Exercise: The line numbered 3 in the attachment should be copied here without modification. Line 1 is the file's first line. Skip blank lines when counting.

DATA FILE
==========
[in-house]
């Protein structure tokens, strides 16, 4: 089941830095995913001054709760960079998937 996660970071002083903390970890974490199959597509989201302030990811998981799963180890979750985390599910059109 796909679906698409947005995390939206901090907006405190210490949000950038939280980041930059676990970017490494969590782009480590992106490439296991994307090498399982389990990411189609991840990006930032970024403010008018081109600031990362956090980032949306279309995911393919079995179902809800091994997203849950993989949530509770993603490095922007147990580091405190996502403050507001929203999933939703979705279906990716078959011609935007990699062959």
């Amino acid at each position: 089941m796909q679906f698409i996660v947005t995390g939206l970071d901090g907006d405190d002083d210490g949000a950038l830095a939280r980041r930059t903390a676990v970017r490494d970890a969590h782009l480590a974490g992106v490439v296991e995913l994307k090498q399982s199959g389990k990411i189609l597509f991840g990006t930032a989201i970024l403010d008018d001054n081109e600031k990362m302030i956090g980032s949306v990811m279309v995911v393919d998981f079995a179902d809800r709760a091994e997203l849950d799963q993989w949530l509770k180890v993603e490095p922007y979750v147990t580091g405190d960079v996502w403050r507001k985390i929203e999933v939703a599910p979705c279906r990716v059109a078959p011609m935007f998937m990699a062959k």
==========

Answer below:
């Amino acid at each position: 089941m796909q679906f698409i996660v947005t995390g939206l970071d901090g907006d405190d002083d210490g949000a950038l830095a939280r980041r930059t903390a676990v970017r490494d970890a969590h782009l480590a974490g992106v490439v296991e995913l994307k090498q399982s199959g389990k990411i189609l597509f991840g990006t930032a989201i970024l403010d008018d001054n081109e600031k990362m302030i956090g980032s949306v990811m279309v995911v393919d998981f079995a179902d809800r709760a091994e997203l849950d799963q993989w949530l509770k180890v993603e490095p922007y979750v147990t580091g405190d960079v996502w403050r507001k985390i929203e999933v939703a599910p979705c279906r990716v059109a078959p011609m935007f998937m990699a062959k």